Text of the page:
The writing is brilliant and concept fabulous. The characters are so well-developed you feel them like they're standing in the same room with you.

As I sit here, I am certain of one thing - Colleen Gleason is the next big name to break out in writing. I'd stake my next contract on it.

Saturday, August 19, 2006

Too Hot to Live

Well, I'm packing again - this time I'm heading to San Diego. Haven't ever been there before but people say it's beautiful. I think anywhere with an ocean is beautiful, so I'm fully prepared to agree upon arrival. Was assessing that whole clean underwear thing on my way home from work on Friday (since the last three pair of clean had traveled to Denver) and was sorely tempted to just head to the mall and buy new instead of doing laundry. Traveling is very tiring, not to mention the job it involves and the whole writing a new book while trying to market another. Then there's life in general, which tends to interfere with doing what one damned well pleases. So anyone, I was faced with the struggle all women go through at some time or another - laundry or new purchase.

Now let me tell you, most women go for the new purchase. After all, it's the double threat - you get to shop AND you get out of domestic duties. So I left my desk at 5:00 intending to just buy new underwear to pack for San Diego. Until I walked out the door.

People, there is something seriously wrong when it is so damned hot I'd rather do laundry than shop. But I know my house is cool - not so much with the mall. And there's that whole parking and walking thing. So anyway - I headed home and threw on a load of laundry.

So I will not be sporting new undies in San Diego but I won't be going commando either. I will be in California until Friday, so Monday I will do my blog on the book you absolutely have to read. Are you interested????? Am I teasing you??????

Good. See you Monday.

Thursday, August 17, 2006

The Everything Update

Sorry, I've not been regular this week. Hmmmmm, that statement sounds like something coffee could cure. I mean not regular blogging. Something the whole traveling thing throws me off schedule. I'm feeling lazy today and not all that clever, so I'm going to use this blog to catch up on news.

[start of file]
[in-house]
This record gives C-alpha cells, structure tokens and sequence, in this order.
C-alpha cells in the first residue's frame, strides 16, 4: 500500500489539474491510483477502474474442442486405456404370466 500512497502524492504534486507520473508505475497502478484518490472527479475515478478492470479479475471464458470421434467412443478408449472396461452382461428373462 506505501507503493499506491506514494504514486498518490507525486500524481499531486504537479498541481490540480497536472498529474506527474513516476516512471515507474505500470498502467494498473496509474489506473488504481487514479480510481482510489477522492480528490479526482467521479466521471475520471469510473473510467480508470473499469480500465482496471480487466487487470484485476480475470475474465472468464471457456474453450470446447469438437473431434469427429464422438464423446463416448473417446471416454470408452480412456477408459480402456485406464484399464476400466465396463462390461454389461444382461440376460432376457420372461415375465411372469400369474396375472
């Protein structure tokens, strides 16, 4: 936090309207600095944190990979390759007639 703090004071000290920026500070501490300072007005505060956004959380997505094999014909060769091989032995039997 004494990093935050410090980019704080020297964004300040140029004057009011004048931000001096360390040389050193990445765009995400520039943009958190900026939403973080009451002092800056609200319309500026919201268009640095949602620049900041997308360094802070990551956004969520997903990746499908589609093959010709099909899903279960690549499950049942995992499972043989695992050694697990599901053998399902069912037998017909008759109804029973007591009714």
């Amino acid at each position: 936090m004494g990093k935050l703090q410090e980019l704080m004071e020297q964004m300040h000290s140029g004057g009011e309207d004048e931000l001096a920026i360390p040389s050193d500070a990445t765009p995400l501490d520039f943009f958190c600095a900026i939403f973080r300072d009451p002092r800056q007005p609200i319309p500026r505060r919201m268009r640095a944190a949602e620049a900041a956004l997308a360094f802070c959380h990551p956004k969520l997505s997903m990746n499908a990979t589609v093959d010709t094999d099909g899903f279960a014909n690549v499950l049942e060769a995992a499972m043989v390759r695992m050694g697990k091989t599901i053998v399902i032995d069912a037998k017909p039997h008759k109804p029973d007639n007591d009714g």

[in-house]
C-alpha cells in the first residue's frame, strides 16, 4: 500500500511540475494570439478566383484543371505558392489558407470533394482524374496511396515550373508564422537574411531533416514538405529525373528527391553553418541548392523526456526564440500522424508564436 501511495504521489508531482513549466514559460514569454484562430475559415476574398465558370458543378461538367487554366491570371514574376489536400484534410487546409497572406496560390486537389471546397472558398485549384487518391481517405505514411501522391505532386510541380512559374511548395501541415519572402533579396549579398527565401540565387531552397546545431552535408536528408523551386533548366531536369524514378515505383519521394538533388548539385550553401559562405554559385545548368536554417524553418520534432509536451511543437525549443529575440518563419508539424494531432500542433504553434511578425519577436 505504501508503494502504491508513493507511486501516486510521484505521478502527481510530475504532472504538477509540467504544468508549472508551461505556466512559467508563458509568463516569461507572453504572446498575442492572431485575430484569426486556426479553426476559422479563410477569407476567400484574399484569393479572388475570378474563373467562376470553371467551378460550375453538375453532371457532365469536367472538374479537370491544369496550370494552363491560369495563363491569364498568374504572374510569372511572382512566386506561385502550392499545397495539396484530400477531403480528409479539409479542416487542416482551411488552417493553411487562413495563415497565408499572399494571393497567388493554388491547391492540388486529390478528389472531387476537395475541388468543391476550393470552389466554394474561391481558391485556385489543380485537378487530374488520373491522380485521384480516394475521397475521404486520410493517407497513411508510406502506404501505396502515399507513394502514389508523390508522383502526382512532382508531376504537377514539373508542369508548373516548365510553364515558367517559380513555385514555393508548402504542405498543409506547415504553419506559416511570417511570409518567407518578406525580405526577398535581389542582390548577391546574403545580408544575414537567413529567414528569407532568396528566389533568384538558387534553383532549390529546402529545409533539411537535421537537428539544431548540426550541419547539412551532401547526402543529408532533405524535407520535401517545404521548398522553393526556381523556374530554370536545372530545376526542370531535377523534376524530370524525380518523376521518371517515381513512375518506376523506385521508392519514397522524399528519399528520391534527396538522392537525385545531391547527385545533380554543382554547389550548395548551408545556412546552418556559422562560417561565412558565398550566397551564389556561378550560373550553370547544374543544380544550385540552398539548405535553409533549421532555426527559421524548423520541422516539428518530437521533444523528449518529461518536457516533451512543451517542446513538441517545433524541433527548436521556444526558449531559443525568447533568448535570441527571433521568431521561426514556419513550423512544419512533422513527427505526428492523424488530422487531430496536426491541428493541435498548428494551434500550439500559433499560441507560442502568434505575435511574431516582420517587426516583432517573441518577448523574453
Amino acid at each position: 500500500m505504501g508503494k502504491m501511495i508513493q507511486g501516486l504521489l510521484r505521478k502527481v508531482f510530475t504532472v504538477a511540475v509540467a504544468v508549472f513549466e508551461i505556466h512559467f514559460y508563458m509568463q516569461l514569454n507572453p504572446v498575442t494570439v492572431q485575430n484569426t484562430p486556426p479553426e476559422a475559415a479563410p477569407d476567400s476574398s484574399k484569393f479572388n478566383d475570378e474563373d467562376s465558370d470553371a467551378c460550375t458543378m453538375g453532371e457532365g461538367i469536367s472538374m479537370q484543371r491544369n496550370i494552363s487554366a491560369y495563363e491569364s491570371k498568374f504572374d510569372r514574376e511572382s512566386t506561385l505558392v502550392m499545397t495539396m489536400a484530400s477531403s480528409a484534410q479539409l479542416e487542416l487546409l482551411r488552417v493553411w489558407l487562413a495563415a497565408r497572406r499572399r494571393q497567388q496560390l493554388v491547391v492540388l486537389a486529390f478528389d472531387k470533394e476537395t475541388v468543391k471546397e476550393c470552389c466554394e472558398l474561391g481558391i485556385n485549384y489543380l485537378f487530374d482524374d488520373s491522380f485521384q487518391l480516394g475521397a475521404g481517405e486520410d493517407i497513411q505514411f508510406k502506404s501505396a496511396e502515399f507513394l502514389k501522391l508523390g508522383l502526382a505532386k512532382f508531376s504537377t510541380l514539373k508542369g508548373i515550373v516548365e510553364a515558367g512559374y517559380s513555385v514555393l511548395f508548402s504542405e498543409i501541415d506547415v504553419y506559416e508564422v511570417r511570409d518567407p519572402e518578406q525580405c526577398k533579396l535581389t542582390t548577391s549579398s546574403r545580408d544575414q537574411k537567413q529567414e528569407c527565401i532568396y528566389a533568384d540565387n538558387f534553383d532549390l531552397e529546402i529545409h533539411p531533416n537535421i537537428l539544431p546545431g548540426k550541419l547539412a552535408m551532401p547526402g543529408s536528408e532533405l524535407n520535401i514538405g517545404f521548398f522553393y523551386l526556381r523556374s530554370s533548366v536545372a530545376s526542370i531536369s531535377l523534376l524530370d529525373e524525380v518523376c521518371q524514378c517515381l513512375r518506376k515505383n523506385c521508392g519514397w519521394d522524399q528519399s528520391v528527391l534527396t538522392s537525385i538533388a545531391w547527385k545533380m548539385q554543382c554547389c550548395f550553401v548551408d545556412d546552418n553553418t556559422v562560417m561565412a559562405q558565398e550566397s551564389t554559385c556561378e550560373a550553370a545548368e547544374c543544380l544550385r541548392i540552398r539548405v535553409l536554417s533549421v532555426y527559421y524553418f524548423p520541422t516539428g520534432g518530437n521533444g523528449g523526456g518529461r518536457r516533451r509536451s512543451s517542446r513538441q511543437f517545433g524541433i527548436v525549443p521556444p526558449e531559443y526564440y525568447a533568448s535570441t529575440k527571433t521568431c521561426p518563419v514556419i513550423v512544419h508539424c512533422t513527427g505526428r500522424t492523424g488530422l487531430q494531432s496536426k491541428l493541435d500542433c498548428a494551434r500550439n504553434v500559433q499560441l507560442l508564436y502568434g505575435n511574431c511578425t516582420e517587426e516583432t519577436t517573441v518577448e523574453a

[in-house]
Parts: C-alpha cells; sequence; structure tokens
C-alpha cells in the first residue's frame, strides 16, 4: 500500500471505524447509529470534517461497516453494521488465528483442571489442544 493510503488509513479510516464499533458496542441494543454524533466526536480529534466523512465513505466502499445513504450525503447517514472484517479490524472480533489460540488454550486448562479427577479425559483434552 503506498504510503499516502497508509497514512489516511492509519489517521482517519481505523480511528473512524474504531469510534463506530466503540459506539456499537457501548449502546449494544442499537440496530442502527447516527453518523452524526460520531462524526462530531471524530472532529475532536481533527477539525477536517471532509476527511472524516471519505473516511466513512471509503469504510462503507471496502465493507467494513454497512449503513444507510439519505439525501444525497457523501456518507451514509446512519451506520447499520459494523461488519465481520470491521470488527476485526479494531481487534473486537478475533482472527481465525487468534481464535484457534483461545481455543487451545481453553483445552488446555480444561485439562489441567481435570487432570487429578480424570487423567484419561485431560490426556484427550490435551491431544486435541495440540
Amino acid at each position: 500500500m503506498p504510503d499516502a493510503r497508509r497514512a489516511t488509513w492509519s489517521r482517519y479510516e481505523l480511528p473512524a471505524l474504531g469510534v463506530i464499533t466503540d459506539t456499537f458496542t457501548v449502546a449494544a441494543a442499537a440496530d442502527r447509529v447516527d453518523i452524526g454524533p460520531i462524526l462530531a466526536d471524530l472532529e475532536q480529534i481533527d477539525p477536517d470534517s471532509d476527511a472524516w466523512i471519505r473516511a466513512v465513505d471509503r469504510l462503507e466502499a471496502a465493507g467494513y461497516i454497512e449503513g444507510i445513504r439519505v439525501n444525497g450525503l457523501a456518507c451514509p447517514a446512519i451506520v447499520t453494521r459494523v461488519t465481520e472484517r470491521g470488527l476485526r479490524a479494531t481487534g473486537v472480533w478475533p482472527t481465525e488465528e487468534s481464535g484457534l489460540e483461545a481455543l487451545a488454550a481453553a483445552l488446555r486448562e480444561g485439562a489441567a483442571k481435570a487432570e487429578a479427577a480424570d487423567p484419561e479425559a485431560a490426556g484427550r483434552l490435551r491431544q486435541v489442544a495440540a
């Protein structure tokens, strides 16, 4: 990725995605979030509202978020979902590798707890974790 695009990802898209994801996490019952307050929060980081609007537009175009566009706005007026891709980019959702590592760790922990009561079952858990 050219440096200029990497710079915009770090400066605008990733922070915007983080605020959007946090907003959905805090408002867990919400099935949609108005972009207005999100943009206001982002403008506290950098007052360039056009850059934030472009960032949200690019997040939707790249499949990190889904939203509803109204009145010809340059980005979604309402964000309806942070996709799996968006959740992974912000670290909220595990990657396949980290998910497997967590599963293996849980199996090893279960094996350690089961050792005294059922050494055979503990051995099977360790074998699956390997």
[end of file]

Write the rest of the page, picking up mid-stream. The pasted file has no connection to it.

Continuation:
First of all - the proposal is out to my editor. YEA! Now everyone cross their fingers and hold their breath until she responds with a million dollar offer (see previous blog on the realities of writing). I've got to get that Paul Walker cabana boy before someone else snatches him.

Second - I got my grand prize in for the super contest I'm going to run when Rumble releases. It's a fabulous Dooney & Bourke Bayou Collection Alligator Bag! Does that get your blood running on a Thursday morning? I'll post a picture on my website and my blog as soon as I have time to make it reasonable size and get some info for how to win. I'll also be running contests for other prizes - good but not that good.

Three - The Bombshell line is closing up shop and it's leaving a friend of mine out in the cold. Kelly Parra has been through heck and beyond with her book and it finally sold to Bombshell. This is her debut novel and now it's been shelved again. I don't even have the words to express how sorry I am for her and all the other Bombshell authors. Which leads me to update number three. Kelly was smart enough to branch out and has a second sale with a YA novel, so all her eggs were not in one basket. I'm sure she's devastated by the Bombshell situation, but think how much worse it would be for her if she hadn't branched out and established herself in another genre. Sooooooo, it's time to fish or cut bait and I've decided to fish. Look out CP's. As soon as I can muster it up, you're going to receive what I think is going to be my second genre - and it's going to be nothing like what I write now.

Not that I'm teasing the rest of you or anything. I promise to update you more on my new selection when I've pinned it down and think it can work. It has to go through fire and flame first with the CP's.

Four - I recently read a good friend's book that will debut in January and it was beyond words fabulous! I was going to talk about it here, but have decided it deserves its own blog, so maybe tomorrow I'll tell you about the best book I've read in years.

Well, breakfast is here and I've got a class to train. Enjoy your day!

Tuesday, August 15, 2006

The Author/Agent Relationship

There was a bit of a foul up in scheduling at my job, so after juggling with airlines, hotels, etc., I am hailing to you today from sunny Denver. Thank God I dropped my dry cleaning off last week. We're not going to discuss the clean underwear situation.......

Topic of the day - the author/agent relationship

Since I am in Denver, home of my fabulous agent, Kristin Nelson, I was thinking about agents and the industry and remembered a few conversations I've had with people over their relationship with their agents and with some unagented about their expectations.

I'm going to start this discussion off by saying - I'm completely and totally spoiled. I have the absolute best agent in the business.

No, it can't be so, some of you scream. My agent is fabulous too and yours can't be better than mine.

Yes, she can............for me.